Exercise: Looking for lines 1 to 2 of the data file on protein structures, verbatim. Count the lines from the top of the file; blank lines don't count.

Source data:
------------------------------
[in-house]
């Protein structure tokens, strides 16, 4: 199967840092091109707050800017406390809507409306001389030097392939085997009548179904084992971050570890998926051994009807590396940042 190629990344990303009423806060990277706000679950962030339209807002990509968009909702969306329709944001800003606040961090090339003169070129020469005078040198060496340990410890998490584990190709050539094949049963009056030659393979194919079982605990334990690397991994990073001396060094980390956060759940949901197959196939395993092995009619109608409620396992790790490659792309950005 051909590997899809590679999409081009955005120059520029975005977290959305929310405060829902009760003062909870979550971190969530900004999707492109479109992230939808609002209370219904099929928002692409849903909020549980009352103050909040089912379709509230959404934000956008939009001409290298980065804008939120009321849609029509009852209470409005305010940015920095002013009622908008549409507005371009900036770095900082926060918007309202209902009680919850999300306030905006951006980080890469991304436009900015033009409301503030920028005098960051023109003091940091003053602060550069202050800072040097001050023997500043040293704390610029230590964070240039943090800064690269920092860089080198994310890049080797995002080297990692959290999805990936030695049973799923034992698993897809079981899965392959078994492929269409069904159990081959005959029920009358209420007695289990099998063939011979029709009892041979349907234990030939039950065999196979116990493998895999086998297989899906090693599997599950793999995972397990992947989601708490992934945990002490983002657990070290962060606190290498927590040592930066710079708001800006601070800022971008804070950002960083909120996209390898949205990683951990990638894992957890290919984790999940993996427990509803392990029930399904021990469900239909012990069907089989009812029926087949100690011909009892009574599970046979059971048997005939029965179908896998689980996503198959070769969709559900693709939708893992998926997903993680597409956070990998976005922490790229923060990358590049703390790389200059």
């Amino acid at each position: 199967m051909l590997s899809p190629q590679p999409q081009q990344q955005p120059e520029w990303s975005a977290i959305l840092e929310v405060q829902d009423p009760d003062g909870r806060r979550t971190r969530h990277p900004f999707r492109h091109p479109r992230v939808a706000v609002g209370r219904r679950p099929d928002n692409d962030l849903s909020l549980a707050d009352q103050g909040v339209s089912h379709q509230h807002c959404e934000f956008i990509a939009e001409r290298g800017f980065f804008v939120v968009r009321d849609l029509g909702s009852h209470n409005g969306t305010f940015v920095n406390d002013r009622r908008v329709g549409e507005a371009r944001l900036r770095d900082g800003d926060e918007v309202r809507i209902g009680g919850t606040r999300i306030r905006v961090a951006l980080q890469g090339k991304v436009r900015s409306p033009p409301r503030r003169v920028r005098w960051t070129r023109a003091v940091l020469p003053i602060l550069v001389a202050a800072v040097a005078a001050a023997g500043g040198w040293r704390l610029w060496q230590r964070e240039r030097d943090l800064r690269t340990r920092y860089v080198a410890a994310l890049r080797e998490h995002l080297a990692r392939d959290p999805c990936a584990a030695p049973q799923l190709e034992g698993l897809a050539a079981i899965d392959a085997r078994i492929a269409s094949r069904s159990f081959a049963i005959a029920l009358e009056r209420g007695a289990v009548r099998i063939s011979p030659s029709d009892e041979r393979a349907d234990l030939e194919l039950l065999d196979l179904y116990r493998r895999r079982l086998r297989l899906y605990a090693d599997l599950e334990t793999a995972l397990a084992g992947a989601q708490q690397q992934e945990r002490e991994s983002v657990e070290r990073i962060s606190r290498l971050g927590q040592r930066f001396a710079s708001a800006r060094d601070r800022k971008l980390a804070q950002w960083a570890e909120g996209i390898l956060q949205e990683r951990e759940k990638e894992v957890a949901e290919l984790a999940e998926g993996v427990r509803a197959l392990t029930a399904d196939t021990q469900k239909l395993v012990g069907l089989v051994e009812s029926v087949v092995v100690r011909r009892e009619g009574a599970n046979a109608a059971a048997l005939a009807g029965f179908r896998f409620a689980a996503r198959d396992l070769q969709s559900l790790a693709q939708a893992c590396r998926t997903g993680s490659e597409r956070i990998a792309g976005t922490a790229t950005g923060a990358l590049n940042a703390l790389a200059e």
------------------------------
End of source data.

[in-house]
């Protein structure tokens, strides 16, 4: 199967840092091109707050800017406390809507409306001389030097392939085997009548179904084992971050570890998926051994009807590396940042 190629990344990303009423806060990277706000679950962030339209807002990509968009909702969306329709944001800003606040961090090339003169070129020469005078040198060496340990410890998490584990190709050539094949049963009056030659393979194919079982605990334990690397991994990073001396060094980390956060759940949901197959196939395993092995009619109608409620396992790790490659792309950005 051909590997899809590679999409081009955005120059520029975005977290959305929310405060829902009760003062909870979550971190969530900004999707492109479109992230939808609002209370219904099929928002692409849903909020549980009352103050909040089912379709509230959404934000956008939009001409290298980065804008939120009321849609029509009852209470409005305010940015920095002013009622908008549409507005371009900036770095900082926060918007309202209902009680919850999300306030905006951006980080890469991304436009900015033009409301503030920028005098960051023109003091940091003053602060550069202050800072040097001050023997500043040293704390610029230590964070240039943090800064690269920092860089080198994310890049080797995002080297990692959290999805990936030695049973799923034992698993897809079981899965392959078994492929269409069904159990081959005959029920009358209420007695289990099998063939011979029709009892041979349907234990030939039950065999196979116990493998895999086998297989899906090693599997599950793999995972397990992947989601708490992934945990002490983002657990070290962060606190290498927590040592930066710079708001800006601070800022971008804070950002960083909120996209390898949205990683951990990638894992957890290919984790999940993996427990509803392990029930399904021990469900239909012990069907089989009812029926087949100690011909009892009574599970046979059971048997005939029965179908896998689980996503198959070769969709559900693709939708893992998926997903993680597409956070990998976005922490790229923060990358590049703390790389200059």